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John, Employment Lawyer
Category: Employment Law
Satisfied Customers: 5568
Experience:  Exclusively practice labor and employment law.
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The NCDOL has sent me a citation stating that I owe an

Customer Question

The NCDOL has sent me a citation stating that I owe an ex-employee $1955.98 in back wages and interest. This employee was hired at $17.80 per commission hour. According to what I've always known that means: when we get a job in for say, Allstate, State Farm, Geico, etc they give or allow say 3 hours to paint a fender at my labor rate of $44 per hour. That means I pay my collision guys (this guy was the painter) at the rate I hired them (he was hired at $17.80 pr hr) which I would pay him the 3 hours to paint that fender wether he took 1 hour or 4 hours to do it. The labor board is saying that I cant do that although every shop in NC pays their commission guys that way.
JA: Because employment law varies from place to place, can you tell me what state this is in?
Customer: North Carolina
JA: Have you talked to a lawyer yet?
Customer: no
JA: Anything else you think the lawyer should know?
Customer: When this guy would turn in his total time for the week, say 25 hours, sometimes I'd bump it up to give him more pay. The North Carolina Department of Labor investigator says that I'm required to pay him time and one half above 40 hours (which would be 26.70 per hour) That's over half my hourly labor rate! All my professional life I've always been paid this way: If I have a job that pays 20 hours and I can get it done in 5, then I get paid for 20. the potential is that I can make say, 75 hours, etc. in a " 40 literal hour week" then I've make my overtime "before" I reach 40 hours.
JA: OK. Got it. I'm sending you to a secure page on JustAnswer so you can place the $5 fully-refundable deposit now. While you're filling out that form, I'll tell the Employment Lawyer about your situation and then connect you two.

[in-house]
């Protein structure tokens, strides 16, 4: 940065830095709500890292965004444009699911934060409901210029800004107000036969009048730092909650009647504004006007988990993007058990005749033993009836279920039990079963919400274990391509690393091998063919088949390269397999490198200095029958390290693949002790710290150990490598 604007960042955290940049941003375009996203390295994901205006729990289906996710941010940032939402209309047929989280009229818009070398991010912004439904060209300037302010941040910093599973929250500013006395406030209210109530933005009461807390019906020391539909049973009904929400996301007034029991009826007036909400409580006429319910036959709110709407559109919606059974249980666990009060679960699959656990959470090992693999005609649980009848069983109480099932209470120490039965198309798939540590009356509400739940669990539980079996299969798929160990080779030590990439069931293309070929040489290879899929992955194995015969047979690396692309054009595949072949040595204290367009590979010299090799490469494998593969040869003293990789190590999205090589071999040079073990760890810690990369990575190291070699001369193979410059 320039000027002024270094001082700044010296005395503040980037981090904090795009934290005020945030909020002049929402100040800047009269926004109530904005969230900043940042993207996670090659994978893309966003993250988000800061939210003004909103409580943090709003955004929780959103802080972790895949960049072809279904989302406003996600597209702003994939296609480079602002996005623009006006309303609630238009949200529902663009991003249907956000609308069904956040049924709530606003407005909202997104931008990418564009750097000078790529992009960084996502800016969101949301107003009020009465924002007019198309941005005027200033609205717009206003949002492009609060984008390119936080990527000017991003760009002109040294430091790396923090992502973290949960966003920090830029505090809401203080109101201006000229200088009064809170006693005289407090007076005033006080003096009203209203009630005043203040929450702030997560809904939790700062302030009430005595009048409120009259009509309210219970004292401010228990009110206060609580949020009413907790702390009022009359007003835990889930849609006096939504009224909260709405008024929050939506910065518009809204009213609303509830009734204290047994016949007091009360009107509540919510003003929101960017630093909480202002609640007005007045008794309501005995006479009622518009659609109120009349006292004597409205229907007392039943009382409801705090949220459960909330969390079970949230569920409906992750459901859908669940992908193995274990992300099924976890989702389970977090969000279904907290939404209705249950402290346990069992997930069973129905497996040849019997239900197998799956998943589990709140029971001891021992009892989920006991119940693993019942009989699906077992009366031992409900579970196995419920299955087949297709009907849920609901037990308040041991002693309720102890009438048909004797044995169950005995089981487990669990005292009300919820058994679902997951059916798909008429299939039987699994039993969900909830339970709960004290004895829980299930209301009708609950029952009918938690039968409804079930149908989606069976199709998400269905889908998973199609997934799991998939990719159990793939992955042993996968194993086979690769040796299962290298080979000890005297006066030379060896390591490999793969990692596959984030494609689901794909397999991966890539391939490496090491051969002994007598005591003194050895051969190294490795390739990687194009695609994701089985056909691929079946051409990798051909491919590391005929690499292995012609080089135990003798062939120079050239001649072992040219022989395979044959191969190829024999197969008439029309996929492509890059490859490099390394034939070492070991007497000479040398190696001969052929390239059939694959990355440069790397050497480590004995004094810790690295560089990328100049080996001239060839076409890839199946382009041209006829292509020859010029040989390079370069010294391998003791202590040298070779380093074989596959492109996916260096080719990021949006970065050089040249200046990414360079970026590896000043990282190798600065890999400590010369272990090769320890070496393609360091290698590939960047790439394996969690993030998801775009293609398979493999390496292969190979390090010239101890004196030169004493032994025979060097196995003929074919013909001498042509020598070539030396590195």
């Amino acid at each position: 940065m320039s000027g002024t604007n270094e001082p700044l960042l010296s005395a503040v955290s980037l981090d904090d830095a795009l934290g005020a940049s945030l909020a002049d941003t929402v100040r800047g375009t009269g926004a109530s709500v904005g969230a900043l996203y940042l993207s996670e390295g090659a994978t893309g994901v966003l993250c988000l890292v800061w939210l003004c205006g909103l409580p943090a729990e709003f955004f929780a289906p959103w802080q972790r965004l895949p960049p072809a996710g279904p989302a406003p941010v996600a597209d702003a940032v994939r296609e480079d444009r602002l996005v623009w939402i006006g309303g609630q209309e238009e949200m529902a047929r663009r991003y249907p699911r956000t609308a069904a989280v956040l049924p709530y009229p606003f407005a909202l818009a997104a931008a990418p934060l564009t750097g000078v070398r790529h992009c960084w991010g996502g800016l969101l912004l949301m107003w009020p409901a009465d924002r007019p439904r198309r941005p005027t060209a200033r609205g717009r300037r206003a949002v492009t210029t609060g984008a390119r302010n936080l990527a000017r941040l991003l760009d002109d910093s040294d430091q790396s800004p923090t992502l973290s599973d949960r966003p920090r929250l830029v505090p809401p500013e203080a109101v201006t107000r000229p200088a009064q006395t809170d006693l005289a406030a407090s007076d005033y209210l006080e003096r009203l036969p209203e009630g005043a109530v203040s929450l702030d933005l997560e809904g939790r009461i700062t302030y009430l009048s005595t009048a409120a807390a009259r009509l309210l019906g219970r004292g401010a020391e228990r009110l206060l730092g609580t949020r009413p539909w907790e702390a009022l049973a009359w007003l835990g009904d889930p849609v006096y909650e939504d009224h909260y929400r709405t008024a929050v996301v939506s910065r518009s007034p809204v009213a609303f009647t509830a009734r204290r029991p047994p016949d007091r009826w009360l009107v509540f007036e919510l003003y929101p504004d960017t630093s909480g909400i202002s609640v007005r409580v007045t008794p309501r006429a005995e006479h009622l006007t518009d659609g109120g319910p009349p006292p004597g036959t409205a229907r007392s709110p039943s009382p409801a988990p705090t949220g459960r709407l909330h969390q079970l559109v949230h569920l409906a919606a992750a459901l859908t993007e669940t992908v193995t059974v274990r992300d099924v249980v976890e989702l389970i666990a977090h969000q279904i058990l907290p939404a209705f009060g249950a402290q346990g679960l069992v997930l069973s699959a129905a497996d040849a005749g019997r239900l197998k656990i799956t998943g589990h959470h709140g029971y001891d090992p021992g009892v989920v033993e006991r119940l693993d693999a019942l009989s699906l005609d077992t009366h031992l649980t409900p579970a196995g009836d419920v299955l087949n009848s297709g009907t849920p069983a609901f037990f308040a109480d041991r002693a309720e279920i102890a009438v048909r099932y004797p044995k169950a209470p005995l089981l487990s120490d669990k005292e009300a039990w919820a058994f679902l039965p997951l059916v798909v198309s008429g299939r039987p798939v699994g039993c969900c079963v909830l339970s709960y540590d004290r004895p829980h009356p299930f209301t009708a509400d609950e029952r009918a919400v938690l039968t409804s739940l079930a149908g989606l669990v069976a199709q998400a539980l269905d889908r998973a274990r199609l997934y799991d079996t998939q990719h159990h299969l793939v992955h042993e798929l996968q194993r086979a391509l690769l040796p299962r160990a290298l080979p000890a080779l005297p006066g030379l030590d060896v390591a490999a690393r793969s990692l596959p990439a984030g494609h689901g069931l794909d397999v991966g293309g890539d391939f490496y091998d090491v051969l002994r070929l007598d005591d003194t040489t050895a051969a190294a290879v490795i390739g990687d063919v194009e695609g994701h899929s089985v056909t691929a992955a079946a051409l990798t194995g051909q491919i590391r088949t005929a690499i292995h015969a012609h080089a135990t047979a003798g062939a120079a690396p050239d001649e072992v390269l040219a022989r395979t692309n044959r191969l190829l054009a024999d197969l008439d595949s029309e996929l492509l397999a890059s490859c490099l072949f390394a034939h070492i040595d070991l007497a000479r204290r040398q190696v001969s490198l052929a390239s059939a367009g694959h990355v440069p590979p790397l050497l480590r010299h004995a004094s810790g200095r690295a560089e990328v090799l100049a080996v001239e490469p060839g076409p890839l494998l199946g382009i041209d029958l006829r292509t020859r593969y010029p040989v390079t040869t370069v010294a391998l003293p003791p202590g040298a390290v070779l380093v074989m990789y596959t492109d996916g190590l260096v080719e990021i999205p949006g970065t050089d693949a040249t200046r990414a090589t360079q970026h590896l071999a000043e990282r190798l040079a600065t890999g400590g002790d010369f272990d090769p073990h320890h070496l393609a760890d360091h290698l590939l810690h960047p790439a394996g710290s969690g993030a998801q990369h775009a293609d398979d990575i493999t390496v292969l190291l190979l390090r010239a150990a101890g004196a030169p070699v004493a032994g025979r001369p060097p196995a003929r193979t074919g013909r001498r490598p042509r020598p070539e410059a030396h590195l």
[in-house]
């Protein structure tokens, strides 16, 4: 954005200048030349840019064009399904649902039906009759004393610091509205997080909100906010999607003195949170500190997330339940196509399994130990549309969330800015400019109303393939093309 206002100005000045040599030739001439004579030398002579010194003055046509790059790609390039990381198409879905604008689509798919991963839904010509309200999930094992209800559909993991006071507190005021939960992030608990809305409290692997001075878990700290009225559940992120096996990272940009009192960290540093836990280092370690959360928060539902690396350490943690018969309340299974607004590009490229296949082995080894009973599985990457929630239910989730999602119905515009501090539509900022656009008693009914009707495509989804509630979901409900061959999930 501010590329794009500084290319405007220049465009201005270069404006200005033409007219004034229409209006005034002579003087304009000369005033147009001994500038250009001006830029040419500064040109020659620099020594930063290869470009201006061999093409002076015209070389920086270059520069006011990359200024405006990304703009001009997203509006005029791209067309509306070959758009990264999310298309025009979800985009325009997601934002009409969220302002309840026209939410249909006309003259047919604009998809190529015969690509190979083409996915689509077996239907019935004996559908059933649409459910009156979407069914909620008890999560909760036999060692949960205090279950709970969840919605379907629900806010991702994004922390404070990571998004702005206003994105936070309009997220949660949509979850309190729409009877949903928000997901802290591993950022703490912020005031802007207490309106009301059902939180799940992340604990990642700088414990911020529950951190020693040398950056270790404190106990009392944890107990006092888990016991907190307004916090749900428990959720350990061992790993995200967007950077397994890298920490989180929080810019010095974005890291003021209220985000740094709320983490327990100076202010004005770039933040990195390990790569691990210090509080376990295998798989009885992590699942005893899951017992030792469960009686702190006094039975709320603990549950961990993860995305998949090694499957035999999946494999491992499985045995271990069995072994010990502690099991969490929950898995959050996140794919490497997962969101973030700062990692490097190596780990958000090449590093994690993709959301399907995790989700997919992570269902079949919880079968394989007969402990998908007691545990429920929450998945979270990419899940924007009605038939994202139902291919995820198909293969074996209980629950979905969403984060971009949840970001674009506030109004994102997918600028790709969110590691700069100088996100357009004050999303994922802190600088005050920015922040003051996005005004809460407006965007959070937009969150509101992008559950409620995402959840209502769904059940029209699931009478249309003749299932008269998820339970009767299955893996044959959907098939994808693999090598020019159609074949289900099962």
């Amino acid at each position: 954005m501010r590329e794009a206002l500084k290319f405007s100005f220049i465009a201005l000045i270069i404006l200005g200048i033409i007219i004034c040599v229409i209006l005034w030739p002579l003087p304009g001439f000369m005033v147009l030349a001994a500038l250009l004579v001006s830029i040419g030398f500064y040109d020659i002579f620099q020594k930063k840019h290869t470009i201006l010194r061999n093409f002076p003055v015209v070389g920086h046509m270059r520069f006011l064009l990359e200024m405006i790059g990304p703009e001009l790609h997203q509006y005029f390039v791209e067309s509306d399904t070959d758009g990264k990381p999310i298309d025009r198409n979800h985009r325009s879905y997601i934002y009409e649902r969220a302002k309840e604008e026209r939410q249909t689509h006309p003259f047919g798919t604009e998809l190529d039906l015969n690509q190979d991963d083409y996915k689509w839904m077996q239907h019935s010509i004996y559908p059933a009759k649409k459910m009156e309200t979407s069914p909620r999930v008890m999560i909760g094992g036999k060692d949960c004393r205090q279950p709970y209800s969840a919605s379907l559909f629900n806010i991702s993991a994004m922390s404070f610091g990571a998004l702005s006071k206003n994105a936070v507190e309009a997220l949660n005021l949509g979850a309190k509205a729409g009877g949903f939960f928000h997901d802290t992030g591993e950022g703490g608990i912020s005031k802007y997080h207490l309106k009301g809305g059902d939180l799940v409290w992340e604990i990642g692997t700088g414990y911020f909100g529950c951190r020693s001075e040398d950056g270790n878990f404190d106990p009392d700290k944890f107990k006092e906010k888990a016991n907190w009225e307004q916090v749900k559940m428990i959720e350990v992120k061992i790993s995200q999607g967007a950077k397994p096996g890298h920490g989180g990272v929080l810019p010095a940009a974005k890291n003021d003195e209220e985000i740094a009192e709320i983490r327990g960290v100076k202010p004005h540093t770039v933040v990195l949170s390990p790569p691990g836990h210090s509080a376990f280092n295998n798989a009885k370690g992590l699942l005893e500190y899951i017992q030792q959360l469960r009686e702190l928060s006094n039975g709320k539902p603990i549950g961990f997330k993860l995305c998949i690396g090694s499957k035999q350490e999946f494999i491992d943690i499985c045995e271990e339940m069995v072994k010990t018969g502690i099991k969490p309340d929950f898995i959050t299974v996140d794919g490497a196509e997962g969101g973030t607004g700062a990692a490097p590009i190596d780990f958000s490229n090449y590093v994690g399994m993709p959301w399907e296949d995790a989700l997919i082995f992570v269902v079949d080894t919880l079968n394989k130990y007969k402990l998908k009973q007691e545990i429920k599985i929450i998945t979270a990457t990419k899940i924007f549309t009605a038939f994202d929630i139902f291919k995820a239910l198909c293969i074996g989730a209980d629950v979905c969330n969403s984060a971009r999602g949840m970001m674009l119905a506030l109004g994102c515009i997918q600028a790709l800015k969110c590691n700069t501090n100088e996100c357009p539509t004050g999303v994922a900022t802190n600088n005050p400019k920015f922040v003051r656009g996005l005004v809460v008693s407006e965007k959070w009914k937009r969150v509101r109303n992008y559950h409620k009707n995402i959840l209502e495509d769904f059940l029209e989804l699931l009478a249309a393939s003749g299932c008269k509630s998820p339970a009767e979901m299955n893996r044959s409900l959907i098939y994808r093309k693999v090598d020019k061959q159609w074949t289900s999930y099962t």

Submitted: 1 year ago.
Category: Employment Law
Expert:  John replied 1 year ago.

The way you pay him isn't necessarily illegal, but it is illegal if you promised an hourly wage and didn't live up to that in some weeks. IN other words, the law requires only two things - 1) that you pay at least minimum wage per hour and 2) that hours in excess of 40 per workweek be compensated at time and a half. But, if you go above and beyond the law and promise a guaranteed hourly rate that is in excess of minimum wage, you have to live by that and pay overtime based on at least that rate. I agree you pay basically the same way every auto service place pays, which is by the service, but you cannot promise an hourly wage at the same time and not pay at least that amount plus overtime based on that rate.

The correct way to pay would be by the job, without a promised hourly rate, and generally they will do the work expediently enough to at least make minimum wage (7.25 an hour). Then if they go over 40 hours on the week, you need to make sure the hours in excess of 40 are compensated for the average hourly rate X 1.5 for that work week. You need to not only track the estimated labor hours per job, but also actual hours worked. Then, if overtime occurs you divide their total compensation for the week by actual hours worked - this is the hourly rate for the week, then you multiply that times .5 and pay that extra for those hours over 40.

Does this make sense? It's a relatively complex subject.

Expert:  John replied 1 year ago.

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